Before addressing the parties' contentions, I pause to review the law that frames a challenge to a facially valid search warrant.

"An accused is generally not entitled to challenge the veracity of a facially valid search warrant affidavit." United States v. Allen, 631 F.3d 164, 171 (4th Cir. 2011). However, the Supreme Court established a narrow exception to this rule in the seminal case of Franks v. Delaware, 438 U.S. 154 (1978). Franks established that, under limited circumstances, an accused is entitled to an evidentiary hearing concerning the veracity of statements in an affidavit. In order to obtain an evidentiary hearing regarding the integrity of an affidavit, a defendant must first make "a substantial preliminary showing that a false statement knowingly and intentionally, or with reckless disregard for the truth, was included by the affiant in the warrant affidavit." Id. at 155-56. As the Supreme Court said, this showing "must be more than conclusory, " and "must be accompanied by an offer of proof.... Allegations of negligence or innocent mistake are insufficient." Franks, 438 U.S. at 171; see United States v. Shorter, 328 F.3d 167, 170 (4th Cir. 2003). So, "where police have been merely negligent in checking or recording the facts relevant to a probable-cause determination, " it is not enough for a Franks hearing. Franks, 438 U.S. at 170.

Second, the false information must be essential or material to the probable cause determination. Id. at 171-72. In other words, the defendant must make an initial showing that, without those false statements, the affidavit cannot support the finding of probable cause. United States v. McKenzie-Gude, 671 F.3d 452, 462 (4th Cir. 2011); United States v. Clenney, 631 F.3d 658, 663 (4th Cir. 2011). On the other hand, if the allegedly false statements are not necessary for the probable cause finding, the accused is not entitled to a Franks hearing. Franks, 438 U.S. at 155-156; see also United States v. Doyle, 650 F.3d 460, 468 (4th Cir. 2011) (stating that "false information will only void a warrant if the information was necessary to the finding of probable cause").

Of relevance here, Franks also applies when an affiant omits material facts "with the intent to make, or in reckless disregard of whether they thereby made, the affidavit misleading.'" United States v. Colkley, 899 F.2d 297, 300 (4th Cir. 1990) (citation omitted). See United States v. Cioni, 649 F.3d 276, 286 (4th Cir. 2011) ("[O]missions can, in certain circumstances, give rise to a Franks hearing...."). But, "[m]erely identifying factual omissions is insufficient." Clenney, 631 F.3d at 664. To be material under Franks, an omission must be "necessary to the finding of probable cause." Franks, 438 U.S. at 156; Colkley, 899 F.2d at 301. So, "to obtain a Franks hearing, the defendant must show that the omissions were designed to mislead, or... made in reckless disregard of whether they would mislead ' and that the omissions were material, meaning that their inclusion in the affidavit would defeat probable cause.'" Clenney, 631 F.3d at 664 (quoting Colkley, 899 F.2d at 301) (emphasis in Clenney ). In Colkley, the Fourth Circuit said, 899 F.2d at 301: "For an omission to serve as the basis for a hearing under Franks, it must be such that its inclusion in the affidavit would defeat probable cause...."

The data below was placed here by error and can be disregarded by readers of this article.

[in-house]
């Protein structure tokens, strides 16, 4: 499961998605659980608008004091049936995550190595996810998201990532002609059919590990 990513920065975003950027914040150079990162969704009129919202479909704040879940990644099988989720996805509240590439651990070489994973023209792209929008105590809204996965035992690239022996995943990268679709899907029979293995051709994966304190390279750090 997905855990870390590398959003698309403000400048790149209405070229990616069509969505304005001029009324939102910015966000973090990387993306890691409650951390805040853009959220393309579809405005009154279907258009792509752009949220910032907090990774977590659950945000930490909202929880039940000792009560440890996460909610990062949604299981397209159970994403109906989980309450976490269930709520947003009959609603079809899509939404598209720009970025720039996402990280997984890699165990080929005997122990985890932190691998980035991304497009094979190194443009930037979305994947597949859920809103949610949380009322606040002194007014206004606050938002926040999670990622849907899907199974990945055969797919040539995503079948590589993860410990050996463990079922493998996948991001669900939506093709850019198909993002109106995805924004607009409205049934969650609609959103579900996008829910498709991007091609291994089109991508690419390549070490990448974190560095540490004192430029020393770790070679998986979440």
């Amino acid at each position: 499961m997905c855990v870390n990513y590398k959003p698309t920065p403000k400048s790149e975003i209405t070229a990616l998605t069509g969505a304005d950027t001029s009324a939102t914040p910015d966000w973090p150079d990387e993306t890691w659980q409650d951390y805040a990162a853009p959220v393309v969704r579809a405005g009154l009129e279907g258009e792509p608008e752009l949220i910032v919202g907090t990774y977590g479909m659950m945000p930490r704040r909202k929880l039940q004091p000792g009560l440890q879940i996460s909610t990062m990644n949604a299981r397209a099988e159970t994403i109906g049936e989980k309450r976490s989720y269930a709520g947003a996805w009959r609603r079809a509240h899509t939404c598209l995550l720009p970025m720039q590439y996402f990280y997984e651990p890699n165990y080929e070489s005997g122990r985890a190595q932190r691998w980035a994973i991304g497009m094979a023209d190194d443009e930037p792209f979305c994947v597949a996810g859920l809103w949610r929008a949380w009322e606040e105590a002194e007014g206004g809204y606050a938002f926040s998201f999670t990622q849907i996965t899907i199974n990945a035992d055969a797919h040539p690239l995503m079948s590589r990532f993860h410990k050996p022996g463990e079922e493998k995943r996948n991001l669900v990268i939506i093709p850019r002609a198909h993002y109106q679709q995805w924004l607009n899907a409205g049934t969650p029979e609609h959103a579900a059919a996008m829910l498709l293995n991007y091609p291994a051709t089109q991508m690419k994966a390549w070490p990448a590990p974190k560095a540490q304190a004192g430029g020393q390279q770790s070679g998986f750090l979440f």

If the defendant is granted a Franks hearing and the defense establishes the affiant's material perjury or recklessness by a preponderance of the evidence, the offending portion of the warrant "must be voided' and evidence or testimony gathered pursuant to it must be excluded." Colkley, 899 F.2d at 300 (quoting Franks, 438 U.S. at 156). In other words, the defense must establish, through testimony and evidence, the facts it proffered in order to justify the Franks hearing. If those facts are established by a preponderance of the evidence, the evidence gathered pursuant to the invalid portion of the warrant must be excluded.

Several cases elucidate the Franks analysis. In Colkley, 899 F.2d 297, a bank robbery case, the defendant, Johnson, complained that the district court should have suppressed his post-arrest incriminating statements, because the affidavit in support of the arrest warrant did not recount that six eyewitnesses who were shown a photospread that included Johnson failed to identify Johnson as one of the robbers. In addition, he complained because the agent based the composite height description of the vault robber, who was allegedly Johnson, on the testimony of only one witness, disregarding other witnesses who described the vault robber as shorter than as depicted in the affidavit. On this basis, Johnson requested and actually received a hearing under Franks.